It may seem difficult to find a promotional item that will represent your brand well for under $10 (though it is easier with our Low Price Guarantee). Katayama reminds us that “The threshold amounts will be adjusted for CY [Calendar Year] 2014 and years after that by the change in the consumer price index for all urban consumers (all items; U.S. city average) for the 12-month period ending with June of the previous year.”
This requirement to record and report may discourage pharmaceutical companies from giving out promotional products, despite the clear value in handing out branded items. If you or your boss is feeling this reluctance, you can rest assured that there are still ways you can use promotional products with minimal worry. Katayama explains, “in certain settings, there is still some ability to give away small items without tracking, as indicated in the commentary to the February 8, 2013 final rule (78 Fed. Reg. 9458-9528)
…[S]mall incidental items that are under $10 (such as pens and note pads) that are provided at large-scale conferences and similar large-scale events will be exempted from the reporting requirements, including the need to track them for aggregation purposes. While these small payments are excluded by statute, the $100 aggregate payment requirement generally requires the tracking of small payments in order to determine whether covered recipients received more than $100 annually. For these covered recipients, we believe it would be difficult for applicable manufacturers to track who receives these small items at conferences or similar events, due to the nature and disparate attendance at large-scale conferences or similar events.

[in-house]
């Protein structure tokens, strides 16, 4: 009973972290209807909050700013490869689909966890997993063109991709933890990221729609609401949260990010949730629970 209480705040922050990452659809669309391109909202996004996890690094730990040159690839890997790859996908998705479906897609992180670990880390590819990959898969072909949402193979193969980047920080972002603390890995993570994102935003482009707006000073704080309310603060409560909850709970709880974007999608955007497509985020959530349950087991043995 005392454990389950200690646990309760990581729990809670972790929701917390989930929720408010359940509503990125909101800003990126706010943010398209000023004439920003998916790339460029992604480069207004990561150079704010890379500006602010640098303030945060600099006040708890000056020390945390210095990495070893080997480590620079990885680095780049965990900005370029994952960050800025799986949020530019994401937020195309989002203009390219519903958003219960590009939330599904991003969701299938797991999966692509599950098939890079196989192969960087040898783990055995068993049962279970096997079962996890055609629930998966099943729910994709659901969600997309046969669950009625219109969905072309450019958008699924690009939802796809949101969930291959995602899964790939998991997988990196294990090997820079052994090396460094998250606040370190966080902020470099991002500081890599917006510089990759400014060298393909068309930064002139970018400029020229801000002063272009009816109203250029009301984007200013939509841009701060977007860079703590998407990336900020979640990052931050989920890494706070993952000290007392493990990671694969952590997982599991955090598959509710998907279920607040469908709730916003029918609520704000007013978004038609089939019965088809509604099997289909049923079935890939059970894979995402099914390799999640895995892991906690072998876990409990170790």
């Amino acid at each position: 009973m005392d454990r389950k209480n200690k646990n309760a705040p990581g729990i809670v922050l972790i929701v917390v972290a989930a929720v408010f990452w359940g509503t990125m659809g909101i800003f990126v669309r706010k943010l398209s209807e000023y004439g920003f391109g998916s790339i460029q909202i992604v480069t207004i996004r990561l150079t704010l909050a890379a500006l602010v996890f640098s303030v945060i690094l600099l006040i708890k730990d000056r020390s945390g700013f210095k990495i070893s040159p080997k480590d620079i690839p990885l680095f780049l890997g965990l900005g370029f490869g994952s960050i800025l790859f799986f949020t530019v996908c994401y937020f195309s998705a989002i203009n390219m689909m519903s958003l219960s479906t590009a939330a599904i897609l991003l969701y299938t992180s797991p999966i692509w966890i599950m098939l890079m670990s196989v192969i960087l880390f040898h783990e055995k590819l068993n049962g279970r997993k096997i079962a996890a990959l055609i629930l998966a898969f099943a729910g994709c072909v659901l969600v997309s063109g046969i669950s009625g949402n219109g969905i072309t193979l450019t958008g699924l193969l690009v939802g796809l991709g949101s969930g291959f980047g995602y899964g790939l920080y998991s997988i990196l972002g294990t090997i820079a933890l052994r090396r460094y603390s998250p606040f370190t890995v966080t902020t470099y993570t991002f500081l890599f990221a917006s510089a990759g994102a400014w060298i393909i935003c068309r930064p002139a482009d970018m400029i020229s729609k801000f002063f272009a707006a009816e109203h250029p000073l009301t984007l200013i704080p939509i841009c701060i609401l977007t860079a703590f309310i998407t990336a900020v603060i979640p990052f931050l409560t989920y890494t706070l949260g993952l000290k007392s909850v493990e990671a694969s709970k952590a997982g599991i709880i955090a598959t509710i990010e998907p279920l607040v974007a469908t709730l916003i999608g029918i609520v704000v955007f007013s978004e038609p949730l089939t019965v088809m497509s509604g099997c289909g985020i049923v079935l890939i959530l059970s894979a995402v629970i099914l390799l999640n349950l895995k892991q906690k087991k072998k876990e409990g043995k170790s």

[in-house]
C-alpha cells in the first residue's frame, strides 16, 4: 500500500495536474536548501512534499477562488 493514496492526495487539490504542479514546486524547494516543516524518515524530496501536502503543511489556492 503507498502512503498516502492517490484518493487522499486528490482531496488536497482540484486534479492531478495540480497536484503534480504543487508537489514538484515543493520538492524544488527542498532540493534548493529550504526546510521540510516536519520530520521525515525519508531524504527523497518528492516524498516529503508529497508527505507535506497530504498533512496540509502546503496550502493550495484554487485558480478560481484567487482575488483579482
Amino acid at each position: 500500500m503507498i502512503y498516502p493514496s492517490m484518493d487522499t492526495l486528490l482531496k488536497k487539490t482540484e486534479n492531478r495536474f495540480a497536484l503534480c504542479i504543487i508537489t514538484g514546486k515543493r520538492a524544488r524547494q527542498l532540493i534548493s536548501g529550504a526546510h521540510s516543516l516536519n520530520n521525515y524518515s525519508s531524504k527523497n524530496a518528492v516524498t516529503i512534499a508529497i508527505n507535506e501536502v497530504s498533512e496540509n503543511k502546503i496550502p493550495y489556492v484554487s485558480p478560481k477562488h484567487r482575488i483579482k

But you should also note that CMS [Centers for Medicare & Medicaid Services] expects items valued at more than $10 to be tracked.”
So what do these weird laws mean for your brand?
Well, if your company is not a pharmaceutical manufacturer or sales company, this weird law may never affect you. But if you are in the pharmaceutical industry and planning a promotional giveaway, you may want to consult an attorney before making your promotional purchase.
3. Secondary Use: Ban on Bar Swag
If you are looking for weird promotional laws that fall into the realm of amusingly confusing, take a look at a law recently amended in Michigan called the Secondary Use rule. This rule banned bars and restaurant owners from using promotional products with beer, wine, or liquor logos imprinted on them. However, the rule was changed to allow alcohol distributors to give retailers promotional goods such as calendars, matchbooks, buttons, napkin holders, and menu clip-ons. It also now allows manufacturers to SELL branded items defined as Barware, such as coasters, napkins, drinkware, and bottle openers.